Report: Recalls of UK meat at highest since 2002

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09 Aug 2017 --- According to a report from Stericycle ExpertSOLUTIONS, recalls of chicken and other poultry meats are at their highest level since 2002. It has also been revealed that chicken has overtaken red meat as the most popular meat to be consumed in the UK. 

With traditional “meat and two vegetable” meals, based on red meat, falling out of fashion and more people dining alone, the versatility of fresh poultry has seen sales soar in recent years. However, the recall report published today shows that, of those poultry products that have been recalled, as many as 9 out of 10 may contain dangerous and potentially deadly bacteria. 

The rise in poultry recalls is directly linked to the recent curtailing by the EU of meat imports from Brazil after exporters allegedly bribed inspectors to overlook practices including the processing of rotten meat, shipping product with Salmonella traces, and failing to carry out inspections. 

The Stericycle Q2 2017 Recall and Notification Index reveals that there were 223 recalls of poultry products last quarter, with bacterial contamination behind more than 93 percent of unsafe poultry meat withdrawals. Salmonella was mainly responsible for poultry contamination, and this can lead to serious health risks particularly among pregnant women, infants and the elderly. Amongst other food recalls, aflatoxins play a significant role and can affect the liver, causing acute toxicity. This can occur in food products such as nuts originating in hot, humid countries.

The poultry issue was the driving force behind an unprecedented rise in the food and beverages recall category as figures indicate food recalls have reached the third highest total since 1999. The higher-than-average volume calculates to nearly 10 food recalls every day with a total of 959 notifications in Q2, an increase of 24 percent on the previous quarter. 

The Stericycle report indicates that 66.5 percent of food recalls originated in non-EU countries, with Brazil being the major exporter during the second quarter. Other exporters included India with 68 recalls Turkey with 60 and China with 51. Spain was the only European country in the top 5, with 70 recalls.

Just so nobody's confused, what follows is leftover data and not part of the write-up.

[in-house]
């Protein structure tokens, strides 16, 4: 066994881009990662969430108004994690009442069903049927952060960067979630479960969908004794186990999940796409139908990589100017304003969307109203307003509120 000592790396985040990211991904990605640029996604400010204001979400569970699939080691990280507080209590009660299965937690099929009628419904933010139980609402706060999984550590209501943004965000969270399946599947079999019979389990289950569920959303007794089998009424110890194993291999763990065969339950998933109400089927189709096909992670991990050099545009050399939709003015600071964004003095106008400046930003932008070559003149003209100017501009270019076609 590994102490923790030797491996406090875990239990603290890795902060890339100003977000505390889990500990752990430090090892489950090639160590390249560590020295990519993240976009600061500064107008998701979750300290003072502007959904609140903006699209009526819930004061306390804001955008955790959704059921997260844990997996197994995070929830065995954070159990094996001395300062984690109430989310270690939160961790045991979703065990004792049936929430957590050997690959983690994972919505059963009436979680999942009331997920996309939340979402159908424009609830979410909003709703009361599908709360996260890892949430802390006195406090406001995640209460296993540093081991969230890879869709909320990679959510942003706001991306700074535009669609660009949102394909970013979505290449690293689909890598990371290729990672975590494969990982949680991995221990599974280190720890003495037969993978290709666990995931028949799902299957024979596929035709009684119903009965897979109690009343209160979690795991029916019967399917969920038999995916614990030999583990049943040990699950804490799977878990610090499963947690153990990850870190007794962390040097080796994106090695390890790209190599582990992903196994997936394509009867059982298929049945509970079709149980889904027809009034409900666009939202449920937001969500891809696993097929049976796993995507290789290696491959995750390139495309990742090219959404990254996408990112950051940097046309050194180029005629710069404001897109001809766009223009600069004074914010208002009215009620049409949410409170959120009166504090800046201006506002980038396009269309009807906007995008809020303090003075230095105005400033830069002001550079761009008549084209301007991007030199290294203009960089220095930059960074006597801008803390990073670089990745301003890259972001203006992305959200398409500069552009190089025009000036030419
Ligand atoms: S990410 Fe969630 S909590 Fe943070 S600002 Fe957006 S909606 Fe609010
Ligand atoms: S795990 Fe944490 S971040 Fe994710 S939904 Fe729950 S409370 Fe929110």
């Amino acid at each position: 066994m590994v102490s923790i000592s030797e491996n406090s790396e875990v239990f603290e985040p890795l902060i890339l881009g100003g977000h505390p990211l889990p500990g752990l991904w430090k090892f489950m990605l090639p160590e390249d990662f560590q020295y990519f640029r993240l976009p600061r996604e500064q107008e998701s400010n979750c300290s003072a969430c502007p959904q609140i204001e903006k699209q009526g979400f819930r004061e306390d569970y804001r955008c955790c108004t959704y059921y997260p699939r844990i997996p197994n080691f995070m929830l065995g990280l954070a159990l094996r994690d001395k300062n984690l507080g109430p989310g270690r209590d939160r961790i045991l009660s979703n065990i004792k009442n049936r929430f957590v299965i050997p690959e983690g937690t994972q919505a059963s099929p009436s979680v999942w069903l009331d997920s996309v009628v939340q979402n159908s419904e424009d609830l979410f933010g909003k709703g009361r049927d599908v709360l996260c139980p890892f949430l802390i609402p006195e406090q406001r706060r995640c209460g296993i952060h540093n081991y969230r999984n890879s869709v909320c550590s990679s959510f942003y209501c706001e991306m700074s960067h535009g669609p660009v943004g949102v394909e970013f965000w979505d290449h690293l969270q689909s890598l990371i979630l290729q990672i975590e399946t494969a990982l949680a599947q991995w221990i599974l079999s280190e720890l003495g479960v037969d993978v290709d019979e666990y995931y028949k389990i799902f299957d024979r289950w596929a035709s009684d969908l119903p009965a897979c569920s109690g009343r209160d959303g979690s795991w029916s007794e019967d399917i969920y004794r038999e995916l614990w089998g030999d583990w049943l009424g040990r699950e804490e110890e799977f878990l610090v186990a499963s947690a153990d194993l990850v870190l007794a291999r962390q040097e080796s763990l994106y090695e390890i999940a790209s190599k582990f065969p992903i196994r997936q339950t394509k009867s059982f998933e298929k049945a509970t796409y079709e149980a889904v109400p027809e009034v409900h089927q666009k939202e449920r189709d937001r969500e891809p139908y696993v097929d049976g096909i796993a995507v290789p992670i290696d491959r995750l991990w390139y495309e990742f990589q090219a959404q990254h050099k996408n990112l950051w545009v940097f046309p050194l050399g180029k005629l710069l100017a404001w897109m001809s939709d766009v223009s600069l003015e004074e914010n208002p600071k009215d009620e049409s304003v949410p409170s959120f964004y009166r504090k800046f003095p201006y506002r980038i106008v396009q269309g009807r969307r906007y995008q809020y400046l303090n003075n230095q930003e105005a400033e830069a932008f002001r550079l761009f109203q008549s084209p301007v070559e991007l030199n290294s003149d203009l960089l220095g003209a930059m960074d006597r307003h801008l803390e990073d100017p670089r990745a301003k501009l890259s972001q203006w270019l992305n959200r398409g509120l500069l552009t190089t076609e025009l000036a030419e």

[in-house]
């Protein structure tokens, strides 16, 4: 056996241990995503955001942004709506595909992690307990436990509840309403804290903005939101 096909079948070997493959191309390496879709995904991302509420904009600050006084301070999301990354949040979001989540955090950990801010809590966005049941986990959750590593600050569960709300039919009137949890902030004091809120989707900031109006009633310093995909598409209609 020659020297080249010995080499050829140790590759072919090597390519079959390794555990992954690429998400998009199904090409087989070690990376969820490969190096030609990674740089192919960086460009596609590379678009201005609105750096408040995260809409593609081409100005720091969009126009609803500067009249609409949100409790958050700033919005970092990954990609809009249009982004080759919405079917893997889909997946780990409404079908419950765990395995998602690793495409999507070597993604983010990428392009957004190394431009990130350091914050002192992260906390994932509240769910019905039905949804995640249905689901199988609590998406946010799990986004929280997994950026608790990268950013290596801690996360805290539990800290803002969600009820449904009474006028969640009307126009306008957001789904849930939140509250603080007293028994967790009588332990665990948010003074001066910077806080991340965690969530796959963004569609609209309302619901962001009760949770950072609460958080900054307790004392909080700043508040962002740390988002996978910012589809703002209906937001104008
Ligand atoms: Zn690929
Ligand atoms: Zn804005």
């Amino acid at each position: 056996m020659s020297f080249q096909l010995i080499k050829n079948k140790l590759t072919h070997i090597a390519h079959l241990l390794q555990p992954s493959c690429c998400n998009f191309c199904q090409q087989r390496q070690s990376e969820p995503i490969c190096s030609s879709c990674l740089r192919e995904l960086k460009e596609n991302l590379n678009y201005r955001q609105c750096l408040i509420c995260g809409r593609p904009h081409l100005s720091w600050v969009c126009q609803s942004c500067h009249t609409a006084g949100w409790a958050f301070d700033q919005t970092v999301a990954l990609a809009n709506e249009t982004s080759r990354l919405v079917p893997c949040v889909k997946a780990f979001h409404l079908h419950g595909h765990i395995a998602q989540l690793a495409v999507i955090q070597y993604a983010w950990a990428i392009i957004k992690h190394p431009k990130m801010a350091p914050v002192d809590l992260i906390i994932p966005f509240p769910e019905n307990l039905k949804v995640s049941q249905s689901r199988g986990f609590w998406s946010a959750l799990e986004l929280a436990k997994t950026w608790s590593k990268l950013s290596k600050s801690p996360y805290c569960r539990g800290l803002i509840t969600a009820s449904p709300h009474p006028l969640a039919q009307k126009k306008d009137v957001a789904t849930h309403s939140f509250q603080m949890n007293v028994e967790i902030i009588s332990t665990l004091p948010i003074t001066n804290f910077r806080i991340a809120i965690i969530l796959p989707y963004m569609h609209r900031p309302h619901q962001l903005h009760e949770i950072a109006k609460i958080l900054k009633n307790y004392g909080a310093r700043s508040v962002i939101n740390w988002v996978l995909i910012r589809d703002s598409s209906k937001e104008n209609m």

Farzad Henareh, European Vice President at Stericycle ExpertSOLUTIONS, said: “The ongoing investigation of food inspection practices in Brazil continues to have a serious knock-on effect on EU imports. However, recalls relating to food originating from other countries indicates that the industry still needs to employ the most rigorous approach to food safety, and the risks remain high. Adherence to the strict regulatory standards in the EU is an absolute must.”

Henareh spoke to FoodIngredientsFirst: “An increase in food recalls isn’t necessarily a bad thing. This shows that the relevant regulatory food agencies and manufacturers are actually being proactive and that there are safety mechanisms in place to respond to unsafe food products entering our markets.” 

“However any kind of response must be accurate and absolutely swift to prevent dangerous or contaminated food getting into the processing industry and mainstream consumer market,” he explains. 

“EU authorities and individual food agencies such as FSA in the UK, have made a lot of progress over the years around protecting consumers and ensuring food safety across Europe. The industry, however, is very complex and has a long way to go, especially in the fields of product traceability through the supply chain and dealing with recalls on operational and communication levels.” 

“In today’s global food supply industry it’s inevitable that recalls will take place. That’s why we would like to stress the importance of having a “recall plan” and that manufacturers can receive third party assistance to help them deal with recalls as they happen, and avoid brand damage or negative impact on customers,” he notes.

By Elizabeth Green

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